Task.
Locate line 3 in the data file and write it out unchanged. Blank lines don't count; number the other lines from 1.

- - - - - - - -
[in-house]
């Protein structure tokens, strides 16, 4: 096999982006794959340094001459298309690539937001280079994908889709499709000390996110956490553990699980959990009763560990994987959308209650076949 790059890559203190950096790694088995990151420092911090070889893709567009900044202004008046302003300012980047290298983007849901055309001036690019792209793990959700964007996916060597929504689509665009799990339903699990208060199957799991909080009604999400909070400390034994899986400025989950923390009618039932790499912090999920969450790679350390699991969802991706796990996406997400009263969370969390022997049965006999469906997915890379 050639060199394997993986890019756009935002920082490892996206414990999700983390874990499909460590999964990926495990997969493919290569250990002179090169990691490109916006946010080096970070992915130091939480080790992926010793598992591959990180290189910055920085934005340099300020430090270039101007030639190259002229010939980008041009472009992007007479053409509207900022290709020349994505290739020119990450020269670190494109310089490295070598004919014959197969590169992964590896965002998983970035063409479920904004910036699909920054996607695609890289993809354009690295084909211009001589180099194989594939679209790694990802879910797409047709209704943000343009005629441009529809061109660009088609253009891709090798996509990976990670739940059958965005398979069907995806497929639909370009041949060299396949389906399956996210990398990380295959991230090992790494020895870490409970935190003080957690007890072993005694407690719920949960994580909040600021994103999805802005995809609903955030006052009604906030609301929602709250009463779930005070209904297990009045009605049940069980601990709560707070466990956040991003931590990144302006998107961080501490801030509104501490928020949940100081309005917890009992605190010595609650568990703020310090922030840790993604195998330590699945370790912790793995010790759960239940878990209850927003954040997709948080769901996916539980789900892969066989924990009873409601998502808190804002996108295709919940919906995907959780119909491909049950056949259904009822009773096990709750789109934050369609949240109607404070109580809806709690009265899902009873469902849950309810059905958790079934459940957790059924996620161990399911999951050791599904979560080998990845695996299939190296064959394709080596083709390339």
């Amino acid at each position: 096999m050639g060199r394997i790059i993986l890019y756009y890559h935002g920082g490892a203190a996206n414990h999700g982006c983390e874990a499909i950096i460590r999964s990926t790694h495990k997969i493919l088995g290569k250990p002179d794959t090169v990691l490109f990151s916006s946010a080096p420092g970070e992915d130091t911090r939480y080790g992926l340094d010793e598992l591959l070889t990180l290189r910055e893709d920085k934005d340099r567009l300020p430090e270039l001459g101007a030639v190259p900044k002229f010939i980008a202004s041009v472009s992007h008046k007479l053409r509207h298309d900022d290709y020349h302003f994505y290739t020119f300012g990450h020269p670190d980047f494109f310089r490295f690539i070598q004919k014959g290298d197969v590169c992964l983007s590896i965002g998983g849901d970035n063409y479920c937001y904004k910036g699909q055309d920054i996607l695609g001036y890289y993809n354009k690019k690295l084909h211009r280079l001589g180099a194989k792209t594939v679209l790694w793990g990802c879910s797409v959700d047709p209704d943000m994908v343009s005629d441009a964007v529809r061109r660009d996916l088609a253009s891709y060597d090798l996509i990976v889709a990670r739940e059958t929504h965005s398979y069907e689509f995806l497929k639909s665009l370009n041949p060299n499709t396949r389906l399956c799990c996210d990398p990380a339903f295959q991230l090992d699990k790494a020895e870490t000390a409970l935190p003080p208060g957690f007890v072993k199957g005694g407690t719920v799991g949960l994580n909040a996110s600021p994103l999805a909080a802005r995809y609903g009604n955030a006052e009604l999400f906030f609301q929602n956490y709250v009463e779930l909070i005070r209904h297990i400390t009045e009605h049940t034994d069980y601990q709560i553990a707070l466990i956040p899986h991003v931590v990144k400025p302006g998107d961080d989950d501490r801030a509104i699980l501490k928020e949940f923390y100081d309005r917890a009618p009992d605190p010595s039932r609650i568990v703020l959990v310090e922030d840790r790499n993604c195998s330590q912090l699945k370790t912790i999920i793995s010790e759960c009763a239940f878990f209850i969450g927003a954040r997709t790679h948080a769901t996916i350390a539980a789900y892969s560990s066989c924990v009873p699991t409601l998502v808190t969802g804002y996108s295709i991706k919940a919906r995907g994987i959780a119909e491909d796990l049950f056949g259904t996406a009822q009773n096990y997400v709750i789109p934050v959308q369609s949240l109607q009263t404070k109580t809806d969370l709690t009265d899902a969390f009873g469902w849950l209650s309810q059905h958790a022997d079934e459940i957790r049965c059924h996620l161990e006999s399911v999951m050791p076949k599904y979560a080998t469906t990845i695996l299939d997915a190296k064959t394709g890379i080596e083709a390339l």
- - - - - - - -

């Amino acid at each position: 096999m050639g060199r394997i790059i993986l890019y756009y890559h935002g920082g490892a203190a996206n414990h999700g982006c983390e874990a499909i950096i460590r999964s990926t790694h495990k997969i493919l088995g290569k250990p002179d794959t090169v990691l490109f990151s916006s946010a080096p420092g970070e992915d130091t911090r939480y080790g992926l340094d010793e598992l591959l070889t990180l290189r910055e893709d920085k934005d340099r567009l300020p430090e270039l001459g101007a030639v190259p900044k002229f010939i980008a202004s041009v472009s992007h008046k007479l053409r509207h298309d900022d290709y020349h302003f994505y290739t020119f300012g990450h020269p670190d980047f494109f310089r490295f690539i070598q004919k014959g290298d197969v590169c992964l983007s590896i965002g998983g849901d970035n063409y479920c937001y904004k910036g699909q055309d920054i996607l695609g001036y890289y993809n354009k690019k690295l084909h211009r280079l001589g180099a194989k792209t594939v679209l790694w793990g990802c879910s797409v959700d047709p209704d943000m994908v343009s005629d441009a964007v529809r061109r660009d996916l088609a253009s891709y060597d090798l996509i990976v889709a990670r739940e059958t929504h965005s398979y069907e689509f995806l497929k639909s665009l370009n041949p060299n499709t396949r389906l399956c799990c996210d990398p990380a339903f295959q991230l090992d699990k790494a020895e870490t000390a409970l935190p003080p208060g957690f007890v072993k199957g005694g407690t719920v799991g949960l994580n909040a996110s600021p994103l999805a909080a802005r995809y609903g009604n955030a006052e009604l999400f906030f609301q929602n956490y709250v009463e779930l909070i005070r209904h297990i400390t009045e009605h049940t034994d069980y601990q709560i553990a707070l466990i956040p899986h991003v931590v990144k400025p302006g998107d961080d989950d501490r801030a509104i699980l501490k928020e949940f923390y100081d309005r917890a009618p009992d605190p010595s039932r609650i568990v703020l959990v310090e922030d840790r790499n993604c195998s330590q912090l699945k370790t912790i999920i793995s010790e759960c009763a239940f878990f209850i969450g927003a954040r997709t790679h948080a769901t996916i350390a539980a789900y892969s560990s066989c924990v009873p699991t409601l998502v808190t969802g804002y996108s295709i991706k919940a919906r995907g994987i959780a119909e491909d796990l049950f056949g259904t996406a009822q009773n096990y997400v709750i789109p934050v959308q369609s949240l109607q009263t404070k109580t809806d969370l709690t009265d899902a969390f009873g469902w849950l209650s309810q059905h958790a022997d079934e459940i957790r049965c059924h996620l161990e006999s399911v999951m050791p076949k599904y979560a080998t469906t990845i695996l299939d997915a190296k064959t394709g890379i080596e083709a390339l």